15. Jedrzejas MJ, Chander M, Setlow P, Krishnasamy G (2000) Structure and mechanism of action of a novel phosphoglycerate mutase from Bacillus stearothermophilus. EMBO J 19:1419–1431PubMedCrossRefGoogle Scholar
  16. Jones DT (1999) Protein secondary structure prediction based on position-specific scoring matrices. J Mol Biol 292:195–202PubMedCrossRefGoogle Scholar
  17. Koonin EV, Mushegian AR, Galperin MY, Walker DR (1997) Comparison of archaeal and bacterial genomes: computer analysis of protein sequences predicts novel functions and suggests a chimeric origin for the archaea. Mol Microbiol 25:619–637PubMedCrossRefGoogle Scholar
  18. Möller-Zinkhan D, Thauer RK (1990) Anaerobic lactate oxidation to 3 CO2 by Archaeoglobus fulgidus via the carbon monoxide dehydrogenase pathway: demonstration of the acetyl-CoA carbon–carbon cleavage reaction in cell extracts. Arch Microbiol 153:215–218CrossRefGoogle Scholar
  19. Nelson KE, Clayton RA, Gill SR, Gwinn ML, Dodson RJ, Haft DH, Hickey EK, Peterson JD, Nelson WC, Ketchum KA, McDonald L, Utterback TR, Malek JA, Linher KD, Garrett MM, Stewart AM, Cotton MD, Pratt MS, Phillips CA, Richardson D, Heidelberg J, Sutton GG, Fleischmann RD, Eisen JA, Fraser CM (1999) Evidence for lateral gene transfer between Archaea and bacteria from genome sequence of Thermotoga maritima. Nature 399:323–329PubMedCrossRefGoogle Scholar
  20. Pearson CL, Loshon CA, Pedersen LB, Setlow B, Setlow P (2000) Analysis of the function of a putative 2,3-diphosphoglyceric acid-dependent phosphoglycerate mutase from Bacillus subtilis. J Bacteriol 182:4121–4123PubMedCrossRefGoogle Scholar
  21. Potters MB, Solow BT, Bischoff KM, Graham DE, Lower BH, Helm R, Kennelly PJ (2003) Phosphoprotein with Phosphoglycerate mutase activity from the Archaeon Sulfolobus solfataricus. J Bacteriol 185:2112–2121PubMedCrossRefGoogle Scholar
  22. Price NC, Jaenicke R (1982) The quaternary structure of phosphoglycerate mutase from yeast: evidence against dissociation of the tetrameric enzyme at low concentrations. FEBS Lett 143:283–286PubMedCrossRefGoogle Scholar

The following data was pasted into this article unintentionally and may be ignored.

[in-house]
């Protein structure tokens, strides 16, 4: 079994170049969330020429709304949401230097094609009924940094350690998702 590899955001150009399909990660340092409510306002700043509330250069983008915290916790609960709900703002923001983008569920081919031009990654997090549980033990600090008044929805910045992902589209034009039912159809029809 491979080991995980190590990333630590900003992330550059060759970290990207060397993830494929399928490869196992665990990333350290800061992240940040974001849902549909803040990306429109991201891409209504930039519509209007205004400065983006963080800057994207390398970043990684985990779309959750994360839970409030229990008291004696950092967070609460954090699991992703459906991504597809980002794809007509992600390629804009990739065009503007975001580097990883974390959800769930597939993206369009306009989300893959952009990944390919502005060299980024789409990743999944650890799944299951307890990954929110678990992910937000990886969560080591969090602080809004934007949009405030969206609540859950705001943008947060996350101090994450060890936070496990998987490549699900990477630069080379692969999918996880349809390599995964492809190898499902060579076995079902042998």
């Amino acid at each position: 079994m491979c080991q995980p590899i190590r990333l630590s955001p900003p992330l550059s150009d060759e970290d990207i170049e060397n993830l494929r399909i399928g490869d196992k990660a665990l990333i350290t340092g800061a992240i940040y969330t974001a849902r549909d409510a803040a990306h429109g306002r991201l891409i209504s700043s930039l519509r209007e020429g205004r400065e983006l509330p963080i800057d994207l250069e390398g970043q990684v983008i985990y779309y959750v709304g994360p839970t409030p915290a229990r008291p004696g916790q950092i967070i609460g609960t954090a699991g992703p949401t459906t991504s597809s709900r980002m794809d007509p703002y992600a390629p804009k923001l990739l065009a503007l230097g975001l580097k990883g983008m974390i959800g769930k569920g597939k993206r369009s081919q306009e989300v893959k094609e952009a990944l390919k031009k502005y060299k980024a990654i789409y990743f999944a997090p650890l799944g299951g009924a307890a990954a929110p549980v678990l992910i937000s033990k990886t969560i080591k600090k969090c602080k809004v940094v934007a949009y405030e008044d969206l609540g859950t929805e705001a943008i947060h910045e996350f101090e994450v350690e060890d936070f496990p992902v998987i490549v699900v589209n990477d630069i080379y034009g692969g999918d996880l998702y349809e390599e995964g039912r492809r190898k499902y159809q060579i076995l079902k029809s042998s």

23. Rigden DJ, Bagyan I, Lamani E, Setlow P, Jedrzejas MJ (2001) A cofactor-dependent phosphoglycerate mutase homolog from Bacillus stearothermophilus is actually a broad specificity phosphatase. Prot Sci 10:1835–1846CrossRefGoogle Scholar
  24. Ronimus RS, Morgan HW (2003) Distribution and phylogenies of enzymes of the Embden–Meyerhof–Parnas pathway from archaea and hyperthermophilic bacteria support a gluconeogenic origin of metabolism. Archaea 1:199–221PubMedCrossRefGoogle Scholar
  25. Rose ZB (1971) The phosphorylation of yeast phosphoglycerate mutase. Arch Biochem Biophys 146:359–360PubMedCrossRefGoogle Scholar
  26. Saavedra E, Encalada R, Pineda E, Jasso-Chavez R, Moreno-Sanchez R (2005) Glycolysis in Entamoeba histolytica. Biochemical characterization of recombinant glycolytic enzymes and flux control analysis. FEBS J 272:1767–1783PubMedCrossRefGoogle Scholar
  27. Selkov E, Maltsev N, Olsen GJ, Overbeek R, Whitman WB (1997) A reconstruction of the metabolism of Methanococcus jannaschii from sequence data. Gene 197:GC11–GC26PubMedCrossRefGoogle Scholar
  28. Shima S, Sordel-Klippert M, Brioukhanov A, Netrusov A, Linder D, Thauer RK (2001) Characterization of a heme-dependent catalase from Methanobrevibacter arboriphilus. Appl Environ Microbiol 67:3041–3045PubMedCrossRefGoogle Scholar
  29. Siebers B, Schönheit P (2005) Unusual pathways and enzymes of central carbohydrate metabolism in Archaea. Curr Opin Microbiol 8:695–705PubMedGoogle Scholar
  30. Stetter KO (1988) Archaeoglobus fulgidus gen. nov., sp. nov.: a new taxon of extremely thermophilic archaebacteria. Syst Appl Microbiol 10:172–173Google Scholar
  31. Thompson JD, Gibson TJ, Plewniak F, Jeanmougin F, Higgins DG (1997) The CLUSTAL_X windows interface: flexible strategies for multiple sequence alignment aided by quality analysis tools. Nucleic Acids Res 25:4876–4882PubMedCrossRefGoogle Scholar
  32. Towne JC, Rodwell VW, Grisolia S (1957) The microestimation, distribution, and biosynthesis of 2,3-diphosphoglyceric acid. J Biol Chem 226:777–788PubMedGoogle Scholar
  33. Uhrinova S, Uhrin D, Nairn J, Price NC, Fothergill-Gilmore LA, Barlow PN (2001) Solution structure and dynamics of an open beta-sheet, glycolytic enzyme, monomeric 23.7 kDa phosphoglycerate mutase from Schizosaccharomyces pombe. J Mol Biol 306:275–290PubMedCrossRefGoogle Scholar
  34. Van der Oost J, Huynen MA, Verhees CH (2002) Molecular characterization of phosphoglycerate mutase in archaea. FEMS Microbiol Lett 212:111–120PubMedCrossRefGoogle Scholar
  35. White MF, Fothergill-Gilmore LA (1992) Development of a mutagenesis, expression and purification system for yeast phosphoglycerate mutase. Investigation of the role of active-site His181. Eur J Biochem 207:709–714PubMedCrossRefGoogle Scholar
  36. Zhang Y, Foster JM, Kumar S, Fougere M, Carlow CK (2004) Cofactor-independent phosphoglycerate mutase has an essential role in Caenorhabditis elegans and is conserved in parasitic nematodes. J Biol Chem 279:37185–37190PubMedCrossRefGoogle Scholar

Copyright information

© Springer 2007

Authors and Affiliations

  1. 1.Institut für Allgemeine MikrobiologieChristian-Albrechts-Universität KielKielGermany

Personalised recommendations